Via the Fort Worth Star Telegram comes this report about economic indicators moving southward post haste. From March to April, orders for factory goods dropped 0.6%. That's not good. Order for "core capital goods" dropped 2.1 percent. That's worse.
What's most important about this article, though, is not the numbers themselves. Anyone expecting those to be even mediocre was kidding themselves; anyone expecting them to be good was delusional. No, the most important thing in the article is this line "That represented a downward revision from a preliminary estimate that durable goods orders had risen..."
See, that's the real game with government numbers. Few, if any, people will actually read far enough into the article to get to things like this. So what gets reported, initially, is what people hear. Then, sometime later (about a month, in this case) the original number is "revised down" quietly. But, because it was done quietly, few people realize that, the next time these "preliminary numbers" or "projections" are reported, they should just assume those numbers are wrong. Sometimes they're far wrong, as with the "projections" of ~150K new jobs added in face of an official number of ~69,000; that's another number that will be "revised" and probably downward as well.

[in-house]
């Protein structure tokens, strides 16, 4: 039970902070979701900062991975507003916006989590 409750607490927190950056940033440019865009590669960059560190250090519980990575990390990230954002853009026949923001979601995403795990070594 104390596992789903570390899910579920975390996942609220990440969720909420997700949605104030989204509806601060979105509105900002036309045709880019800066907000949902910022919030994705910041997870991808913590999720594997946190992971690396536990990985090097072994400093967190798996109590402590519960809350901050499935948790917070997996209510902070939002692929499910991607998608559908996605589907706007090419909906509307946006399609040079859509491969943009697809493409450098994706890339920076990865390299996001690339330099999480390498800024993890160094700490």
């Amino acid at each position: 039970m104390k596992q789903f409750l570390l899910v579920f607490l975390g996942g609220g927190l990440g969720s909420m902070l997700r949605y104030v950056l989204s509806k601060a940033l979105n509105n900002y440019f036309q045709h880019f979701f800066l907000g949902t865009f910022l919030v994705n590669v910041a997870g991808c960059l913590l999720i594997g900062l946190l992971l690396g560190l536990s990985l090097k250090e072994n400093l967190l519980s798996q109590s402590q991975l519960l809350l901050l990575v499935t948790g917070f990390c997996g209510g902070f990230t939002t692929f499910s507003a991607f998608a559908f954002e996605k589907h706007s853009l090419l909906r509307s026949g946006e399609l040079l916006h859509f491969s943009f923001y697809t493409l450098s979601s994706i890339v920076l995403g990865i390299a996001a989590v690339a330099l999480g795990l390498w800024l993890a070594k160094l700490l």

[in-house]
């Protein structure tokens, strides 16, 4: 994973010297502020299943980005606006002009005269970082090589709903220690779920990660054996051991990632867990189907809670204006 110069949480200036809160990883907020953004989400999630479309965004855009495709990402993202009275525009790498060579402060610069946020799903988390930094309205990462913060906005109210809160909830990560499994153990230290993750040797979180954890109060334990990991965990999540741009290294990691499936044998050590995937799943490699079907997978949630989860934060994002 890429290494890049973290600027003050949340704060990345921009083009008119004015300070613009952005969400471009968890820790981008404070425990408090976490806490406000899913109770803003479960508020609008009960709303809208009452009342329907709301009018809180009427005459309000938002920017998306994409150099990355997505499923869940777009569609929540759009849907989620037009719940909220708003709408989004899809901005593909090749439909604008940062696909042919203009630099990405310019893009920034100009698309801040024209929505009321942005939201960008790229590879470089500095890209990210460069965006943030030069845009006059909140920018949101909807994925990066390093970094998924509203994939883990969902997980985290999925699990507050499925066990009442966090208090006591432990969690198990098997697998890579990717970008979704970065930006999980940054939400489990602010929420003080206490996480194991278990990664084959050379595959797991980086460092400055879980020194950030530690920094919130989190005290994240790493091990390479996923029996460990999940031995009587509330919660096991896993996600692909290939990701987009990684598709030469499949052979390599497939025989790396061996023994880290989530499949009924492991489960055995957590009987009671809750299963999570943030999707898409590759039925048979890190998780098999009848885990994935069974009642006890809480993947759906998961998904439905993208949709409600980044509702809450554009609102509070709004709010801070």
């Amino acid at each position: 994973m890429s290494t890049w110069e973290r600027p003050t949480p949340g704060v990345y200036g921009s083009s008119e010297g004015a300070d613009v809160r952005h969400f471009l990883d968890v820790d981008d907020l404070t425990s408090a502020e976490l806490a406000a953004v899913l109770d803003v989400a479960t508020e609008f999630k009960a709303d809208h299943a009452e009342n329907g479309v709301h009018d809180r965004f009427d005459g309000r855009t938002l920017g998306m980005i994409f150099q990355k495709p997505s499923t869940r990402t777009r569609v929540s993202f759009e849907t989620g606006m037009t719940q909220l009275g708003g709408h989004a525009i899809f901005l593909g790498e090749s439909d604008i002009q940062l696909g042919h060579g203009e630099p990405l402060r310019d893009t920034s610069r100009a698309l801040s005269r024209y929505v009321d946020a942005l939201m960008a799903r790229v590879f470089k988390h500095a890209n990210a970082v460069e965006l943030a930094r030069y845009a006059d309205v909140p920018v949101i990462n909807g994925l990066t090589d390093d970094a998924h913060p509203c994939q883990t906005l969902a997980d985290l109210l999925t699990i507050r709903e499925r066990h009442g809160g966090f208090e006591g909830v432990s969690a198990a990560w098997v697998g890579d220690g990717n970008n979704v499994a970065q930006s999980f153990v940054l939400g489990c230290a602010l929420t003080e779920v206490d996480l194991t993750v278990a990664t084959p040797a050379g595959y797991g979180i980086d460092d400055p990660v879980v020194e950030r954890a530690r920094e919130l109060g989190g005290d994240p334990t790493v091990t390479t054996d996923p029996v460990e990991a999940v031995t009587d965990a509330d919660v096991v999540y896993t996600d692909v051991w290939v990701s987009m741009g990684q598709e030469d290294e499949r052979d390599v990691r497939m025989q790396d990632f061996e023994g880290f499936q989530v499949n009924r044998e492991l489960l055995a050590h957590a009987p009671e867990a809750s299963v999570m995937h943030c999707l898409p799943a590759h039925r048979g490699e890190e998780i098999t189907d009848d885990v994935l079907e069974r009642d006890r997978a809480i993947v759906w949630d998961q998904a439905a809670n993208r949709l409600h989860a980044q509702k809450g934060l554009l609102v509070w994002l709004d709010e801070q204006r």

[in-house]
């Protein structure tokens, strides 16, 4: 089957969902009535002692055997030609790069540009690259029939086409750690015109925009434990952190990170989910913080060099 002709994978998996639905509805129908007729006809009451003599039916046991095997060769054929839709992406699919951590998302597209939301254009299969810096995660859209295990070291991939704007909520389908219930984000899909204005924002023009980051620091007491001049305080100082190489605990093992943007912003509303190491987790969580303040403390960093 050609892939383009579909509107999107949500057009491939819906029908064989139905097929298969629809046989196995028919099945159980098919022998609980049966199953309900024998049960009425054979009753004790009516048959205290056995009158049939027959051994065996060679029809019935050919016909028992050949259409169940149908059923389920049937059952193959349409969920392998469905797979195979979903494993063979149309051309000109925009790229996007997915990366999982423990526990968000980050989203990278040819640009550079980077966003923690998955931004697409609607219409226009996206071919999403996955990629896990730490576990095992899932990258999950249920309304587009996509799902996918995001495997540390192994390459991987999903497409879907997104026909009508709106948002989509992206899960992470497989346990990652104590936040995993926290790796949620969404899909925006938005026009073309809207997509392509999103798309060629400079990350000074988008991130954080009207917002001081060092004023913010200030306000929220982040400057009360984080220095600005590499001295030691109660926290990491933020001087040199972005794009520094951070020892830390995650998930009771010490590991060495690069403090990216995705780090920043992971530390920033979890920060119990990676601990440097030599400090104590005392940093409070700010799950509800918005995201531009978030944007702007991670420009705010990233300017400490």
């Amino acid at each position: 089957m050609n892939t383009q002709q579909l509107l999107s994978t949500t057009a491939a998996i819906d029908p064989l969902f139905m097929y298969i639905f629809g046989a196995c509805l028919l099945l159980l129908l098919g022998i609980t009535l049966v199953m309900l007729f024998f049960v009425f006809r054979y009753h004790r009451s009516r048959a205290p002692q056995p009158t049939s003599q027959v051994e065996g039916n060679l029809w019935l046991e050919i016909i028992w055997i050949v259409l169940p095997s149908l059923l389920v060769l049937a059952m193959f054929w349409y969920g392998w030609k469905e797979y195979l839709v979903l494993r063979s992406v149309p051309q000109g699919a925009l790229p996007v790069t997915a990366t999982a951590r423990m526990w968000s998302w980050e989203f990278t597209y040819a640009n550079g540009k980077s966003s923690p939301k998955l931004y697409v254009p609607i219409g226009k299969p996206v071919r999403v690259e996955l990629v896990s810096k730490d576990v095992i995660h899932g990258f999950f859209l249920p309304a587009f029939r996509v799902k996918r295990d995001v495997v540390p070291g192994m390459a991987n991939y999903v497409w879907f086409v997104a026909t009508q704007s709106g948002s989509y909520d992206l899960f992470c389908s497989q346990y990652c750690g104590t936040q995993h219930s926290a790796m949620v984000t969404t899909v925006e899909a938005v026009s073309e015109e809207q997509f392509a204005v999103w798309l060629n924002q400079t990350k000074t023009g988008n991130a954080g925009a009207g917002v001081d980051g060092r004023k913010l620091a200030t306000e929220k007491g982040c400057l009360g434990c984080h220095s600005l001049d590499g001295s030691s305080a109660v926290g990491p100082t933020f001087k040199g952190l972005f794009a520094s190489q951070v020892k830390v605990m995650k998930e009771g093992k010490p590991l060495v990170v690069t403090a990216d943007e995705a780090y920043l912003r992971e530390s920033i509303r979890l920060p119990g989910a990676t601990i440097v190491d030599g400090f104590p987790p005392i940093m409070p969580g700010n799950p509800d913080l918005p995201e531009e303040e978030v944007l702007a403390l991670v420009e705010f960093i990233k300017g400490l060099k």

So, we have incorrect projections and inaccurate preliminary numbers, but we're supposed to trust these so-called experts in the future. Like when they say, "they expect the recent decline in factory orders to be reversed in the coming months."
Especially with no evidence for that faith.